This week, the City of Greensboro released police body camera footage from an incident in June showing an assault on a black man by a white police officer. The case surrounding former officer Travis Cole and his treatment of Dejuan Yourse has prompted outrage in the community.
WFDD's Eddie Garcia spoke with Triad City Beat reporter Eric Ginsburg, who has been covering the issue. Ginsburg says the paper found that Officer Cole was promoted during the investigation, raising questions about how it was handled.
On the timeline of the investigation:
The Greensboro Police Department's internal review or investigation of this incident began relatively immediately after the June 17th incident. It wasn't until August 10th that officer Cole was placed on administrative leave with his pay based on what the department saw in the video. And officer Cole actually resigned on August 19th. So [it was] nine days later, while that investigation and a second criminal investigation that the department opened were ongoing.
What has come to light since Monday is as I reviewed officer Cole's personnel file – the elements of that are public record – I realized that officer Cole was actually promoted on August 1st. So he was advanced to the rank of “police officer three” on August 1st, which was well after this incident on June 17th. And it was in the middle of the internal investigation of that incident. So, to me, that raises questions about the department's process.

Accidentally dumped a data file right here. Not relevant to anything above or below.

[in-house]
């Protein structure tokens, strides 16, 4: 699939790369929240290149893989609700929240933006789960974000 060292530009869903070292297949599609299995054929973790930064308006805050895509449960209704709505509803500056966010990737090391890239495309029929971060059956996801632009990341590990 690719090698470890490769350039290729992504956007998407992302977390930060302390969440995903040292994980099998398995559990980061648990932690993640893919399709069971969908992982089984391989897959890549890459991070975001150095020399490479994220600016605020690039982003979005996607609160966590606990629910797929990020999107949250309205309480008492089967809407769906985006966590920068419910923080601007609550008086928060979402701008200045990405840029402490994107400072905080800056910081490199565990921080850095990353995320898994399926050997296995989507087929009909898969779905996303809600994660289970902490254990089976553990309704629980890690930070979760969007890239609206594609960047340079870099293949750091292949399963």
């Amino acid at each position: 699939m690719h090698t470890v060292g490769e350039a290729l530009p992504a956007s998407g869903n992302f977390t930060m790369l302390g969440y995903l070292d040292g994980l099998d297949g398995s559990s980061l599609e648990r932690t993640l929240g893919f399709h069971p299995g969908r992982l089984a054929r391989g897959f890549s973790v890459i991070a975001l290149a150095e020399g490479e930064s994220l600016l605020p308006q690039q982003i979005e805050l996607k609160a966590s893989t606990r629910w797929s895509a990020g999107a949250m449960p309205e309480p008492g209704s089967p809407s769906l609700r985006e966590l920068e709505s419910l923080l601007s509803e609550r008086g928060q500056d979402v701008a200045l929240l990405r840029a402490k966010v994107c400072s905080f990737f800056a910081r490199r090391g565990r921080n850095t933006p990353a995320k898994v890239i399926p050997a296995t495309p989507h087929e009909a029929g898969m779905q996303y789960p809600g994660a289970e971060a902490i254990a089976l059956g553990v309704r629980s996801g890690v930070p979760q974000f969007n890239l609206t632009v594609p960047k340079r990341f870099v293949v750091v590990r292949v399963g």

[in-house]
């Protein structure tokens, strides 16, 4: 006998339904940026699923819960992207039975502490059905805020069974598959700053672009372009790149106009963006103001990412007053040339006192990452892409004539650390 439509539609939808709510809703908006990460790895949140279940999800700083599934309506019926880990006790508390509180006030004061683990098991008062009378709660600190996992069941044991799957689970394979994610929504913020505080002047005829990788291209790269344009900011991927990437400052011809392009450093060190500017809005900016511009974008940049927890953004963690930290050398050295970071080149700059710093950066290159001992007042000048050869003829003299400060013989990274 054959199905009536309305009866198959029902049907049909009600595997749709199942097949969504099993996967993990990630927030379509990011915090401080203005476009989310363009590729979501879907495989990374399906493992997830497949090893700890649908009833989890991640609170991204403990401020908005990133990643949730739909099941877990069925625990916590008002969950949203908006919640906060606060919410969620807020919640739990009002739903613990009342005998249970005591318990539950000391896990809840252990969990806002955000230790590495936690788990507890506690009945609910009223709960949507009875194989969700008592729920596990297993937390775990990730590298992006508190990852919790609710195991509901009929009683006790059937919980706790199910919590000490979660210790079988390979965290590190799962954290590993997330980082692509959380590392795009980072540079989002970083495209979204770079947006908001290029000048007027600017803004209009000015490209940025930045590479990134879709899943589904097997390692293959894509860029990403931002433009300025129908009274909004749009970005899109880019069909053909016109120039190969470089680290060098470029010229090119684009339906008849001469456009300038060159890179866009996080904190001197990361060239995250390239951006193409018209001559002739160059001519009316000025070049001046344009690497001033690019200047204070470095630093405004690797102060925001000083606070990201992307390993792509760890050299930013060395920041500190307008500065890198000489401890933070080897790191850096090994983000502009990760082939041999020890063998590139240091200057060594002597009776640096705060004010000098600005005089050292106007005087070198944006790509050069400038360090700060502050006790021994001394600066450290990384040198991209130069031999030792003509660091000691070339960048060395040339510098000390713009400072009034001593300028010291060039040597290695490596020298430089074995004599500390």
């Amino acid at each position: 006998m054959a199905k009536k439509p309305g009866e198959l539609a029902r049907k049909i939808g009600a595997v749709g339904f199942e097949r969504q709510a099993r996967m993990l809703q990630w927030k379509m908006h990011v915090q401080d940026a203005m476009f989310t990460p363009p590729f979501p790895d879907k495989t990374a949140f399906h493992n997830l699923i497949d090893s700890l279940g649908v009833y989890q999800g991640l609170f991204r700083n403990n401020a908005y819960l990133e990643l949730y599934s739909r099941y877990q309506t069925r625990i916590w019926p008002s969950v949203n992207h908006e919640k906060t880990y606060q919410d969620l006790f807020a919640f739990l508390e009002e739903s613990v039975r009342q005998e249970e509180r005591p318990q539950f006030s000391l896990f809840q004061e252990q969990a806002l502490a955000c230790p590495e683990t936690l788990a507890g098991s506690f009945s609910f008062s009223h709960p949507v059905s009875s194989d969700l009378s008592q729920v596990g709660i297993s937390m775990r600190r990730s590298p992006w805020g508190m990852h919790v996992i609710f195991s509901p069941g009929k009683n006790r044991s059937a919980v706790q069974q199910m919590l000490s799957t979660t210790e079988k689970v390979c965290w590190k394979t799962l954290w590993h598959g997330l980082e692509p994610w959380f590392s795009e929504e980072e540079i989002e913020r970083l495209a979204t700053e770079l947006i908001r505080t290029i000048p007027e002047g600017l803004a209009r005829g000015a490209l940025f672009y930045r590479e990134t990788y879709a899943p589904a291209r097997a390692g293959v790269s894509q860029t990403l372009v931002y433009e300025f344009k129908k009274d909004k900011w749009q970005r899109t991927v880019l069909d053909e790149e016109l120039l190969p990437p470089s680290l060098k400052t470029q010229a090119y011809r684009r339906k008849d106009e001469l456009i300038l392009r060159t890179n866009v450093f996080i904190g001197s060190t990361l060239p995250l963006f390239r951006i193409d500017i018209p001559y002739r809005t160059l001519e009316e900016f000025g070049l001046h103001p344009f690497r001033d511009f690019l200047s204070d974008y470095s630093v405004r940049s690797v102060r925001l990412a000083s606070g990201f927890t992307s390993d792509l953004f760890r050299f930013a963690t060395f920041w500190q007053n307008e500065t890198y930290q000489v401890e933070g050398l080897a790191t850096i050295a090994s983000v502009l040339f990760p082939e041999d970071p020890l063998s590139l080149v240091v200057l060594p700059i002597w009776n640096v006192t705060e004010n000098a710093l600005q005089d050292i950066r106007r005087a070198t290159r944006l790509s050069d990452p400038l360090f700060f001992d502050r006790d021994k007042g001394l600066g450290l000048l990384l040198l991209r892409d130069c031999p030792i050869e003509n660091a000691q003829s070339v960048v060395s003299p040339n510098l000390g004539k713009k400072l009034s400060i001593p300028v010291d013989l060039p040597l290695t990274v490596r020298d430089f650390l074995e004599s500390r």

On the community's reaction to the incident:
People were concerned or worried that the city was attempting to place all of the blame for this incident on former officer Travis Cole, who has now resigned from the department, rather than looking at the actions of both officers involved and people that oversaw the investigative process. There is a lot of anger and concern that the problem goes deeper than one former officer and many, many people at [Monday's City Council] meeting were calling for greater police accountability and saying things to the effect of they were concerned that the Greensboro City Council wanted to sweep this under the rug.
I do think it's clear that Greensboro City Council Members want to model themselves as taking a more open and transparent approach than the city of Charlotte did [in the aftermath of the fatal shooting of a black man by a police officer].
At Monday's meeting, all City Council members, including Mayor Nancy Vaughan, apologized to Yourse, who was in attendance.
On Wednesday, Greensboro City Manager Jim Westmoreland instated a 30 day hold on the promotion of any officer involved in the investigation of Travis Cole. The Guilford County District Attorney has said it will not reopen its case against officer Cole. But Police Chief Wayne Scott is preparing a full report for the Greensboro City Council on how the internal investigation was executed.
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